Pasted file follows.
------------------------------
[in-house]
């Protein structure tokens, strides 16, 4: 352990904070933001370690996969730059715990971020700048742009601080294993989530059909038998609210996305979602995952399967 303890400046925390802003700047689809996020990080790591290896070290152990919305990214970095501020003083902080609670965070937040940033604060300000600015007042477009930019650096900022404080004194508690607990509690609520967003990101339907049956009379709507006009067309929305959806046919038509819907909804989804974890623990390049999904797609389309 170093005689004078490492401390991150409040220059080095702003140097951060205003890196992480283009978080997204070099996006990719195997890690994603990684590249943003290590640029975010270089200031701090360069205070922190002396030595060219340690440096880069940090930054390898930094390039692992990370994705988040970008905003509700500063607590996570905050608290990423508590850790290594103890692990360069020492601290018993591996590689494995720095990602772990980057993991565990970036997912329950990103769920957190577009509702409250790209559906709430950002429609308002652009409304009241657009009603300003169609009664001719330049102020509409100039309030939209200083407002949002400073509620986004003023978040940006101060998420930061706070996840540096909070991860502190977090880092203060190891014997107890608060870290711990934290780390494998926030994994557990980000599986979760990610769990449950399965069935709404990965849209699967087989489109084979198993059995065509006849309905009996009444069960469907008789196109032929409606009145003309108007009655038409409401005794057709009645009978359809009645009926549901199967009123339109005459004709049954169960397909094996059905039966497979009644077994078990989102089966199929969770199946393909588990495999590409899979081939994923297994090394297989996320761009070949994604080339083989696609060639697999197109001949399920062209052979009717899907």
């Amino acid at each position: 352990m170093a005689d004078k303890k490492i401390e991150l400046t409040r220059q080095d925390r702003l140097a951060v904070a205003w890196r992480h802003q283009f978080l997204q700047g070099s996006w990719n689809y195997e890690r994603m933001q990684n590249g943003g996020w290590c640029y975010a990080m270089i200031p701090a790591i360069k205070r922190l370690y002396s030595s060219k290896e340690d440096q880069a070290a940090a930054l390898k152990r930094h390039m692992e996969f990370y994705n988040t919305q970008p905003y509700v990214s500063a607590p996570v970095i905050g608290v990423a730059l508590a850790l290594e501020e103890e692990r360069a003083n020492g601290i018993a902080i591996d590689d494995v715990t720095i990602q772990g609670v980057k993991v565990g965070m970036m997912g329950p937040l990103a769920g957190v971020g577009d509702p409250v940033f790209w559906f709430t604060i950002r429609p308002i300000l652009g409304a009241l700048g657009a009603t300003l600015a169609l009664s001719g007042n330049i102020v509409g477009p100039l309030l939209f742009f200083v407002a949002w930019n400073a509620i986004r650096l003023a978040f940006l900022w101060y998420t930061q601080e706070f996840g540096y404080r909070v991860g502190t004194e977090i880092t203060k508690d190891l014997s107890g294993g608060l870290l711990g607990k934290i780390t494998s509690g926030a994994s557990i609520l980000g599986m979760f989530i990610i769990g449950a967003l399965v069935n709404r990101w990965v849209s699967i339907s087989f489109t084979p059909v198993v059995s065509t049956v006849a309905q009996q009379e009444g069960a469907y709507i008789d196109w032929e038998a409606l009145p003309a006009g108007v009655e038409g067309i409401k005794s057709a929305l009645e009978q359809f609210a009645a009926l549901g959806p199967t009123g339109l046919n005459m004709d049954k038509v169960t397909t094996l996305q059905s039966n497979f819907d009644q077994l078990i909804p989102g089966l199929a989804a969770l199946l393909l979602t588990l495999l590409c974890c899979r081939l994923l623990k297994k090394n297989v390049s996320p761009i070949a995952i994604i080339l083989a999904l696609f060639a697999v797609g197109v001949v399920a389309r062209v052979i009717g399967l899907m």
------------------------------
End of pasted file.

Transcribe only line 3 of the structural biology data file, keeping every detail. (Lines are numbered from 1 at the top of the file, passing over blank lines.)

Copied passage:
């Amino acid at each position: 352990m170093a005689d004078k303890k490492i401390e991150l400046t409040r220059q080095d925390r702003l140097a951060v904070a205003w890196r992480h802003q283009f978080l997204q700047g070099s996006w990719n689809y195997e890690r994603m933001q990684n590249g943003g996020w290590c640029y975010a990080m270089i200031p701090a790591i360069k205070r922190l370690y002396s030595s060219k290896e340690d440096q880069a070290a940090a930054l390898k152990r930094h390039m692992e996969f990370y994705n988040t919305q970008p905003y509700v990214s500063a607590p996570v970095i905050g608290v990423a730059l508590a850790l290594e501020e103890e692990r360069a003083n020492g601290i018993a902080i591996d590689d494995v715990t720095i990602q772990g609670v980057k993991v565990g965070m970036m997912g329950p937040l990103a769920g957190v971020g577009d509702p409250v940033f790209w559906f709430t604060i950002r429609p308002i300000l652009g409304a009241l700048g657009a009603t300003l600015a169609l009664s001719g007042n330049i102020v509409g477009p100039l309030l939209f742009f200083v407002a949002w930019n400073a509620i986004r650096l003023a978040f940006l900022w101060y998420t930061q601080e706070f996840g540096y404080r909070v991860g502190t004194e977090i880092t203060k508690d190891l014997s107890g294993g608060l870290l711990g607990k934290i780390t494998s509690g926030a994994s557990i609520l980000g599986m979760f989530i990610i769990g449950a967003l399965v069935n709404r990101w990965v849209s699967i339907s087989f489109t084979p059909v198993v059995s065509t049956v006849a309905q009996q009379e009444g069960a469907y709507i008789d196109w032929e038998a409606l009145p003309a006009g108007v009655e038409g067309i409401k005794s057709a929305l009645e009978q359809f609210a009645a009926l549901g959806p199967t009123g339109l046919n005459m004709d049954k038509v169960t397909t094996l996305q059905s039966n497979f819907d009644q077994l078990i909804p989102g089966l199929a989804a969770l199946l393909l979602t588990l495999l590409c974890c899979r081939l994923l623990k297994k090394n297989v390049s996320p761009i070949a995952i994604i080339l083989a999904l696609f060639a697999v797609g197109v001949v399920a389309r062209v052979i009717g399967l899907m």